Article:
“All over the world one hears beautiful sayings extolled and noble precepts admired,” said Abdu’l-Baha, the authorized interpreter of the Baha’i writings and the son of Baha’u’llah, the prophet and founder of the Baha’i Faith.
All men say they love what is good, and hate everything that is evil! Sincerity is to be admired, whilst lying is despicable. Faith is a virtue, and treachery is a disgrace to humanity. It is a blessed thing to gladden the hearts of men, and wrong to be the cause of pain. To be kind and merciful is right, while to hate is sinful. Justice is a noble quality and injustice an iniquity.
...But all these sayings are but words and we see very few of them carried into the world of action.
That’s why the Baha’i writings ask us to “Let deeds, not words, be your adorning,” because what good is it to believe in a noble, world-embracing vision if we don’t actively work to make that vision a reality?
Kim Wu, a Los Angeles-based Baha’i who learned about the Baha’i Faith from a friend in college, says she “felt particularly drawn to not only that vision, but also the action behind what people were saying. They weren’t just coming into spaces or saying to each other, ‘We believe these things,’” but they were also “really steadfast and clear that ‘not only do we believe what we believe, but we live what we believe.’”
In this video for the Race Unity Project, Kim reflects on how comforting and empowering it was to learn about the Baha’i Faith at a time when she was trying to understand what her purpose in life was.
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Produced by Journalism for Change, Inc, a nonprofit media organization founded by filmmaker and human rights activist Maziar Bahari, “The Race Unity Project” tells “the century-long story of the American Baha’i community and its efforts — as well as its tests and challenges — in promoting race unity.” Videos from “The Race Unity Project” include interviews with Baha’is about various topics — including stories of people finding a loving home in the Baha’i community and reflections on how a Baha’i-inspired mentoring program is empowering adolescents.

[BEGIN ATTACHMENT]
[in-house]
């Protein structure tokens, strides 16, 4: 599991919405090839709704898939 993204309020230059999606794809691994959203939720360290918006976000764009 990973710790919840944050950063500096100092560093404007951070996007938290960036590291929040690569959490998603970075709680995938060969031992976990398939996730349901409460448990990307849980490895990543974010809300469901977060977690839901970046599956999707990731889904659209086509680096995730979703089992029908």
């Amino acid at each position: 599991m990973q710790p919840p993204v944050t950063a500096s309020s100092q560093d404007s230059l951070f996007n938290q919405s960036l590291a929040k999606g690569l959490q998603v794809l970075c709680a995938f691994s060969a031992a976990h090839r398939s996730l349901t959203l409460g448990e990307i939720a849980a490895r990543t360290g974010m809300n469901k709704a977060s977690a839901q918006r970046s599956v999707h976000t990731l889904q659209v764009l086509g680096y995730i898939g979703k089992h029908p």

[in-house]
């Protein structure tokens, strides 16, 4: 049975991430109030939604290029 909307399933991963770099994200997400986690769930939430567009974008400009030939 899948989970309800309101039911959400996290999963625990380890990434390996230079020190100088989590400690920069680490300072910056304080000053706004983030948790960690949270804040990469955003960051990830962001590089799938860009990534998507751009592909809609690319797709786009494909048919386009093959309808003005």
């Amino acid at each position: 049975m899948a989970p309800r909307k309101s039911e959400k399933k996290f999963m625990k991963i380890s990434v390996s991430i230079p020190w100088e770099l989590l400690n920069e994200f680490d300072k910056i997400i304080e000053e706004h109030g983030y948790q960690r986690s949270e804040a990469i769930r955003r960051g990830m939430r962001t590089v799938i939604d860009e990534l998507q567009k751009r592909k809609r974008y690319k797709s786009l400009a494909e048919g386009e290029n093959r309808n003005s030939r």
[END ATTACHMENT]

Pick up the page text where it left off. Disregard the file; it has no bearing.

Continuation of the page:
Watch as Kim also shares how meaningful it was for her to learn about the Junior Youth Spiritual Empowerment Program — a Baha’i-inspired mentoring program for 12 to 15-year-olds that aims to develop young people’s capacities to serve their communities.
She says, “I had been doing a lot of youth work in that time whether it was supporting young people academically or through job mentorship, etc. But then it was really through the junior youth group that I felt like not only were we co-creating a space with the young people themselves, but then we’re also making an effort to build a community. This was truly an effort where we wanted to get to know the young people who were in our neighborhood in our community and bring our friends together.”
Radiance Talley is the community and content manager at BahaiTeachings.org. She graduated from the University of Maryland with a degree in communication, a College Park Scholars Arts Citation, and a cognate in journalism. In addition to her writing, drawing, presentation, and public speaking experience, Radiance...READ MORE
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